A sad email...
We received this email the other day
and it is just another reminder of what
happens to so many people when they
try to get into horses on their own.


I have a 5 yr old paint mare (due to
foal) in late may. She sounds just like
Sadie when you first bought her, She
will not let us near her except for when
she is eating she will let us touch her .
We sent her to Waco to be broke and
that was a mistake because she came
back pregnant. She has never had her
hoofs worked on because she freaks
out when anything gets near her feet. I
am deeply concerned for this baby she
is going to have in a few months. We
are selling her because we are green
with horses and we have spent enough
money the first time we sent her to
training. If you would be interested in
buying her and helping her and her
baby please e-mail me back... Thank
you!

This person has spent a lot of wasted
money, time and emotion and she will
probably get out of horses all together.
 It will be nearly impossible to find this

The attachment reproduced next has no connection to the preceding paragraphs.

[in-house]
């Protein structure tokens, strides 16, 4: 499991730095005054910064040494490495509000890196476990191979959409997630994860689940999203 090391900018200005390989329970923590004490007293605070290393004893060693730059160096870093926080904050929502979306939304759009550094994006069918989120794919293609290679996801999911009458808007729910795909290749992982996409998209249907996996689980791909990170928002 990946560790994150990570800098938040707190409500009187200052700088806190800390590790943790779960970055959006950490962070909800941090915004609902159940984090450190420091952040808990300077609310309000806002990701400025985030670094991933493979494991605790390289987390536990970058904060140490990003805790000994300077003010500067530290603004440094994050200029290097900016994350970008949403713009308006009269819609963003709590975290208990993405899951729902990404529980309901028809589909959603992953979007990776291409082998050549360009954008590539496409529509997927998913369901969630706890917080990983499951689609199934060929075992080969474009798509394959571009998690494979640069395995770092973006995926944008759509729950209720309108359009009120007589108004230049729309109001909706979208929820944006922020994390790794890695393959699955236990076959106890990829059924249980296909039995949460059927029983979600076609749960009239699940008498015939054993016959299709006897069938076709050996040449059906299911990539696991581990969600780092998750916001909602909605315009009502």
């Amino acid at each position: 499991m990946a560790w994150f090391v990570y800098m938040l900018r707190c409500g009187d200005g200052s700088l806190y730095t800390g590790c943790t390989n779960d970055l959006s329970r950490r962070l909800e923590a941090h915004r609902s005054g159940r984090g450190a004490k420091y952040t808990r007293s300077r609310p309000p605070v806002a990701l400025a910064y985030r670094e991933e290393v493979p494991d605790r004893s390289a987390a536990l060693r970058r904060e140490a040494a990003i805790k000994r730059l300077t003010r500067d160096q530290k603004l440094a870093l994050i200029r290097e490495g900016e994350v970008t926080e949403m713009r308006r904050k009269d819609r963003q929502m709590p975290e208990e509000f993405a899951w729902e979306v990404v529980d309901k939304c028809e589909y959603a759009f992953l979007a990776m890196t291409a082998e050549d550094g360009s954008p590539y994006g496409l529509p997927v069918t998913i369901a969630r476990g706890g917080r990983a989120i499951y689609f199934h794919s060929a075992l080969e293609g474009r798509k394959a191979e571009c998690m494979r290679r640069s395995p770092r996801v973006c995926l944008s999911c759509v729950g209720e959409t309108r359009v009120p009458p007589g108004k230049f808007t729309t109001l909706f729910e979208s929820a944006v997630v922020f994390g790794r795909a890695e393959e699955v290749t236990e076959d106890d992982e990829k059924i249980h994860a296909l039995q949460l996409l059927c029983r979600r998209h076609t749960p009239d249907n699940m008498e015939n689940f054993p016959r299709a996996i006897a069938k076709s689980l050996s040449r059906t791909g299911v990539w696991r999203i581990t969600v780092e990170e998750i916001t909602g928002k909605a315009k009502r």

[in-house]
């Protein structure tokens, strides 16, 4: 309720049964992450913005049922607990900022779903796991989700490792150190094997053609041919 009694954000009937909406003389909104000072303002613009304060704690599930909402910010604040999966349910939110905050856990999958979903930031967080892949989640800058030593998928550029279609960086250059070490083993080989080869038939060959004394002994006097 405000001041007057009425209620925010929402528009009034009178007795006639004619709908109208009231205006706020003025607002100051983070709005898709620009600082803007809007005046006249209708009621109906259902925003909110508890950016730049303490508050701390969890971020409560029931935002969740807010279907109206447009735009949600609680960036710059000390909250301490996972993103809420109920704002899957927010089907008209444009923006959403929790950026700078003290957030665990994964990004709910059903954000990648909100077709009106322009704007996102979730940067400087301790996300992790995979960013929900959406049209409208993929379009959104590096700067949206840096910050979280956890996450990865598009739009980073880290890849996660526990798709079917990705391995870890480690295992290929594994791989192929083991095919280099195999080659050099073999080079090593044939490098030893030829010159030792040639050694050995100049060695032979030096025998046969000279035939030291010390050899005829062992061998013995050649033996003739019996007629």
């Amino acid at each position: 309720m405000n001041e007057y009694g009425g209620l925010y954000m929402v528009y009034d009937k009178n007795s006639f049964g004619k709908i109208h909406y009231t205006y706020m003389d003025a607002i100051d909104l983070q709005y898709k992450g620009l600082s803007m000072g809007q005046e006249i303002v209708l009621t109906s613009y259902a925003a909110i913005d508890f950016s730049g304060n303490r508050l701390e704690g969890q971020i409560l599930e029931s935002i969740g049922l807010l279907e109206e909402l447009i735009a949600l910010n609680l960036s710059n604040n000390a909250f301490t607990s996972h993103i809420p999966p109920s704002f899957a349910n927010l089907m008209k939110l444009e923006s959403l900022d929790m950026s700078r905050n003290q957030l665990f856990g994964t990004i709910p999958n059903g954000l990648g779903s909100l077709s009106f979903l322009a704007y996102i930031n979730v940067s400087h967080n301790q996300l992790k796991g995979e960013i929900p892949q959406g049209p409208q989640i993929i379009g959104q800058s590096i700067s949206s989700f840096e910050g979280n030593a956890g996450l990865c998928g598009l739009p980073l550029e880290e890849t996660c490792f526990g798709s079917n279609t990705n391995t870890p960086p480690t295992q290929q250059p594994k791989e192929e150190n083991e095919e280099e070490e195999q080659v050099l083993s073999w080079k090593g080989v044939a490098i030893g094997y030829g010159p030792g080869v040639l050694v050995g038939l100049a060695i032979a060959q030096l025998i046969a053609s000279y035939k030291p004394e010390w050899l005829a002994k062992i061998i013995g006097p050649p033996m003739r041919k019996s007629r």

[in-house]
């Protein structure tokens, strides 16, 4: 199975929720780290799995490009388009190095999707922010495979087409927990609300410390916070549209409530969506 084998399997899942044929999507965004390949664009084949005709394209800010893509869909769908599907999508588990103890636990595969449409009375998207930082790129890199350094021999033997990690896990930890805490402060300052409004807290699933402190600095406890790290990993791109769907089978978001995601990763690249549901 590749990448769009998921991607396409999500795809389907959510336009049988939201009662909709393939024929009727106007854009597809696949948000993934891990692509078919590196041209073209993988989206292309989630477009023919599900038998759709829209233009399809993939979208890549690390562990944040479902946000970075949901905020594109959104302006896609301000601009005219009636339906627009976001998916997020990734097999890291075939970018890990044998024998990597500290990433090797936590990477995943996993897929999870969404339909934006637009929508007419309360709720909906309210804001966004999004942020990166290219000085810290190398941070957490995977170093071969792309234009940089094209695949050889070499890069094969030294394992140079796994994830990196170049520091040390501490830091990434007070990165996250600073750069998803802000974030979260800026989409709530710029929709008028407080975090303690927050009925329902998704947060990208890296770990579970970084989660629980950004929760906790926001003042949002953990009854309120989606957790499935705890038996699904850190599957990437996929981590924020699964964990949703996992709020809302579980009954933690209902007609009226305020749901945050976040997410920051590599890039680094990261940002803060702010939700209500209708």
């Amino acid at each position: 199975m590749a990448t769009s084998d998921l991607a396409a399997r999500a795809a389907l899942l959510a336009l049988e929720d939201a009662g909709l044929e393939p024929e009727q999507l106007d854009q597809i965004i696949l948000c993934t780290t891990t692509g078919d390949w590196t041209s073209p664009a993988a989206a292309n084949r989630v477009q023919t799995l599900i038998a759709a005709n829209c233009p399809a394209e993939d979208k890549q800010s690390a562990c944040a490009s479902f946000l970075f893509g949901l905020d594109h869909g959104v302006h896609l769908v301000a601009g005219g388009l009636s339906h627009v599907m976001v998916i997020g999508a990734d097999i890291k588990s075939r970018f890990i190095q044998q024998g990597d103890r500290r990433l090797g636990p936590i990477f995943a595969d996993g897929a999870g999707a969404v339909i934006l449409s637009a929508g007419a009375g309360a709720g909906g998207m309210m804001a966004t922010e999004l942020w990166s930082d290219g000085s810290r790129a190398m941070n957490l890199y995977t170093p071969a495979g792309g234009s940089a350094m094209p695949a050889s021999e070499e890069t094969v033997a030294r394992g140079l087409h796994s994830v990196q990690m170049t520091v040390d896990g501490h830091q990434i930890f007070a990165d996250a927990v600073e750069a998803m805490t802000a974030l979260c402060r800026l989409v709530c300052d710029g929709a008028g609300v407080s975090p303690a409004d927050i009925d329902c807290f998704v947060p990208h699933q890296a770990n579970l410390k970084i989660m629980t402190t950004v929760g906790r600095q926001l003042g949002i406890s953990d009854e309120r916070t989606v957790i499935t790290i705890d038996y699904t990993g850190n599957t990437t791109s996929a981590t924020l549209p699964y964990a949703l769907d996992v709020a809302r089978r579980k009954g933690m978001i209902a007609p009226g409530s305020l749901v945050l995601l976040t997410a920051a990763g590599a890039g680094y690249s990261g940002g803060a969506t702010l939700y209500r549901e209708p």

horse a good home because of its
problems.  Because a horse like this
would take at least four months of
training to rehabilitate most
experienced horse people won't
purchase her.  And hopefully another
beginner won't try to buy her and end
up in the same boat.  We suggested
donating her to an equine rescue
group.  Her and her foal would get the
care they need by experienced people
who do a much needed service for the
horse community.  Plus it is a merciful
alternative to
auctions or
abandonment.  If you would like to
learn more about a local service or to
make a donation go to
Lone Star
Equine Rescue for more information.
M-Bar-K Farms
We decided to make this page as a record.  Most of these horses ended up in their situations
because to many people refuse to further their education when it comes to horses.  "Where
education ends, abuse begins."
Sadie - Severely abused
and neglected when she
came to M-Bar-K Farms
Rescued and Rehabilitated Horses
Not all of the horses that we rescue are
physically abused:
A 15 year old Arab that had been left out in a pasture without
care for at least five years.  Feet grown out in a curl so bad
that he could barely walk.  No muscle tone, a tumor on his
back and a tail so matted it took three people three hours to
comb it out.  (NEVER cut a horses tail because it is badly
matted!!!!  It is better to spend several hours combing a
badly matted tail out then for the horse to have to spend
SEVERAL YEARS growing his tail back). This is what
happens when someone buys a horse and then loses
interest in it, but refuses to sell it for whatever reason.  
Horses are not cattle and can't be thrown out into a pasture
and forgotten about.  They will lose their conditioning,